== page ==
Although I would suggest even when specific time is spent on planning for linking practicals to scientific ideas this outcomes have not consistently been achieved.
    It will be of particular interest to see how practical chemistry will now be assessed, the perception of teachers especially at GCSE May be a material type learning rather than application of scientific ideas.


    • Thank-you for sharing your experiences, which I think many of us will recognise! Whilst I don’t have any answers, I think the Abrahams and Reiss paper points us to the importance of thinking about what learning the practical is intended to elicit. One, personal observation is that linking experiment and ideas takes a lots of rehearsal, and we shouldn’t feel disheartened if our students haven’t got there….yet! Have you seen David Paterson’s work on how experiments are presented? If you haven’t, catch him on @dave2004b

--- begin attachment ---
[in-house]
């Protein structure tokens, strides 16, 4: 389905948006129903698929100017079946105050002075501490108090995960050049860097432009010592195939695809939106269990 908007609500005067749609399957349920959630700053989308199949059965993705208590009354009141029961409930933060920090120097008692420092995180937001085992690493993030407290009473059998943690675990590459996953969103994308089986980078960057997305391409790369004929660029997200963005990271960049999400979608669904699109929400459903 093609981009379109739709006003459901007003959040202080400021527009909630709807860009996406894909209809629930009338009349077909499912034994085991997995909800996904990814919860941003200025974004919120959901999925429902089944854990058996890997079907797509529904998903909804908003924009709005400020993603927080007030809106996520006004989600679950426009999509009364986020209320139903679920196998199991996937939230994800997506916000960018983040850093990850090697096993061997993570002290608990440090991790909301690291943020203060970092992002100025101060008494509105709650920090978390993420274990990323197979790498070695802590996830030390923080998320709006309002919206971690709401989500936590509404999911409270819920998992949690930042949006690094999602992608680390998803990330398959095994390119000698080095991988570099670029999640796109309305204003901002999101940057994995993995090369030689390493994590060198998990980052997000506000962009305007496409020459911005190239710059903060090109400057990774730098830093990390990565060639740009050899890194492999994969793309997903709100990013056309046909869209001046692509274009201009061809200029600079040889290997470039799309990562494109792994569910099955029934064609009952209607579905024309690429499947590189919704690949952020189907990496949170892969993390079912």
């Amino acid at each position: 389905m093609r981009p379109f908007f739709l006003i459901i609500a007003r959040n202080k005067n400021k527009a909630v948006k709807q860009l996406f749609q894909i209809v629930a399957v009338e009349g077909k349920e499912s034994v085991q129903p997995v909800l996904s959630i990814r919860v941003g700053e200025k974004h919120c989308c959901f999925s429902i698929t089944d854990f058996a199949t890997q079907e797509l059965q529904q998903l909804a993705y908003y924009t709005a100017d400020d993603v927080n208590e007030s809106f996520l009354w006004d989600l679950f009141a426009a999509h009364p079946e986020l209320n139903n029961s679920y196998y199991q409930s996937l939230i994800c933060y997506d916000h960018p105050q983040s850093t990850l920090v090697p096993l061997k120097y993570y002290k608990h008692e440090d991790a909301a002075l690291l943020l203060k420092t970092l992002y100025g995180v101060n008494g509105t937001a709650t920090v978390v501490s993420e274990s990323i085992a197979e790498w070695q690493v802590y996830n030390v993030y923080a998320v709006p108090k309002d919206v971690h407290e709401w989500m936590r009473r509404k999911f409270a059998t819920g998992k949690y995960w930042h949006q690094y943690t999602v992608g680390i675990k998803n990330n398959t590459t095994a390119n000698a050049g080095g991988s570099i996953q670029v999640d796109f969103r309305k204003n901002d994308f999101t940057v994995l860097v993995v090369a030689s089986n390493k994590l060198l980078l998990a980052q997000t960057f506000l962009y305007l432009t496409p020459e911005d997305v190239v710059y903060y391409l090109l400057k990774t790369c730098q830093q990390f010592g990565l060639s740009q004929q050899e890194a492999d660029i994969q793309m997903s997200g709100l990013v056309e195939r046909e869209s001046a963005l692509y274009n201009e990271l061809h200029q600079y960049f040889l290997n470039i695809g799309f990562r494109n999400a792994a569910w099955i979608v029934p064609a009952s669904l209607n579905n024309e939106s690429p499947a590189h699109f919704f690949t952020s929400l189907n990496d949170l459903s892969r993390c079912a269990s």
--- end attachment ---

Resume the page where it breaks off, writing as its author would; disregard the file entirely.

5. Here are two examples of very difficult experiments to bring off really well. My question is are they suitable for a research project? (I know chromatography as not specially mentioned in the papers but it was raised in the responses.)
    As Andy says the fountain experiment is a one off demo, (well 3 if you count HCl and SO2 versions as well but they are not in the syllabus). What is this showing? It shows that ammonia is soluble in water and if you add an indicator, you see the solution is alkaline. (A physics teacher might be thrilled with a vacuum.) I can provide the students with a stoppered test tube of ammonia and ask them to invert it in a beaker of water with phenolphthalein solution added.
    (And I have a beautiful microscale version of the diffusion and alkalinity of ammonia gas that can be done in 5 minutes in a Petri dish. To me the fountain is an add-on at the end of the lesson just to show off that I am a better chemist than the students in the room. It gives me kudos and I hope respect from them for my skills; yes I am showing off and why not? It takes a good 20 minutes to set up and do by the way, and that is if you know what you are doing and rehearsed it